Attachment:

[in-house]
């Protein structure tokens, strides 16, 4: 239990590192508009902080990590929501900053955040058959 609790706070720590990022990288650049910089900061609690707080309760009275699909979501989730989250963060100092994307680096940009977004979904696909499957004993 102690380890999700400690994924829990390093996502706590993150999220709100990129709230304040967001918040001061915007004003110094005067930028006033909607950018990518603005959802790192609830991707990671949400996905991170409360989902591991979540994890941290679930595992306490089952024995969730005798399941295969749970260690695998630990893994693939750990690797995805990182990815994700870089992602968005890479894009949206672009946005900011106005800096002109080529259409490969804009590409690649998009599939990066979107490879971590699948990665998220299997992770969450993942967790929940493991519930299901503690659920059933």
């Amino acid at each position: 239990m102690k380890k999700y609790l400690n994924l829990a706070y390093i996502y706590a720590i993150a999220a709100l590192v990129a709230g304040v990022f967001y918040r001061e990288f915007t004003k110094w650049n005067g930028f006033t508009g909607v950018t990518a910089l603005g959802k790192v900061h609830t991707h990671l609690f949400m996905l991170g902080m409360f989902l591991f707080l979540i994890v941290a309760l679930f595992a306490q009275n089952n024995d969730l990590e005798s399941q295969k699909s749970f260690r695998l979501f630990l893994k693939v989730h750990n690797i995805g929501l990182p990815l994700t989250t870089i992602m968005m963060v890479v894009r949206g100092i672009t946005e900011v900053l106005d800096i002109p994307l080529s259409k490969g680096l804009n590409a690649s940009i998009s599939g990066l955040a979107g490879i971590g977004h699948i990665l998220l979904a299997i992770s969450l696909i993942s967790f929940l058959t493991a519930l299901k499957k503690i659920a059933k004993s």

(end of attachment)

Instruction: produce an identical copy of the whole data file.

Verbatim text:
[in-house]
């Protein structure tokens, strides 16, 4: 239990590192508009902080990590929501900053955040058959 609790706070720590990022990288650049910089900061609690707080309760009275699909979501989730989250963060100092994307680096940009977004979904696909499957004993 102690380890999700400690994924829990390093996502706590993150999220709100990129709230304040967001918040001061915007004003110094005067930028006033909607950018990518603005959802790192609830991707990671949400996905991170409360989902591991979540994890941290679930595992306490089952024995969730005798399941295969749970260690695998630990893994693939750990690797995805990182990815994700870089992602968005890479894009949206672009946005900011106005800096002109080529259409490969804009590409690649998009599939990066979107490879971590699948990665998220299997992770969450993942967790929940493991519930299901503690659920059933």
């Amino acid at each position: 239990m102690k380890k999700y609790l400690n994924l829990a706070y390093i996502y706590a720590i993150a999220a709100l590192v990129a709230g304040v990022f967001y918040r001061e990288f915007t004003k110094w650049n005067g930028f006033t508009g909607v950018t990518a910089l603005g959802k790192v900061h609830t991707h990671l609690f949400m996905l991170g902080m409360f989902l591991f707080l979540i994890v941290a309760l679930f595992a306490q009275n089952n024995d969730l990590e005798s399941q295969k699909s749970f260690r695998l979501f630990l893994k693939v989730h750990n690797i995805g929501l990182p990815l994700t989250t870089i992602m968005m963060v890479v894009r949206g100092i672009t946005e900011v900053l106005d800096i002109p994307l080529s259409k490969g680096l804009n590409a690649s940009i998009s599939g990066l955040a979107g490879i971590g977004h699948i990665l998220l979904a299997i992770s969450l696909i993942s967790f929940l058959t493991a519930l299901k499957k503690i659920a059933k004993s």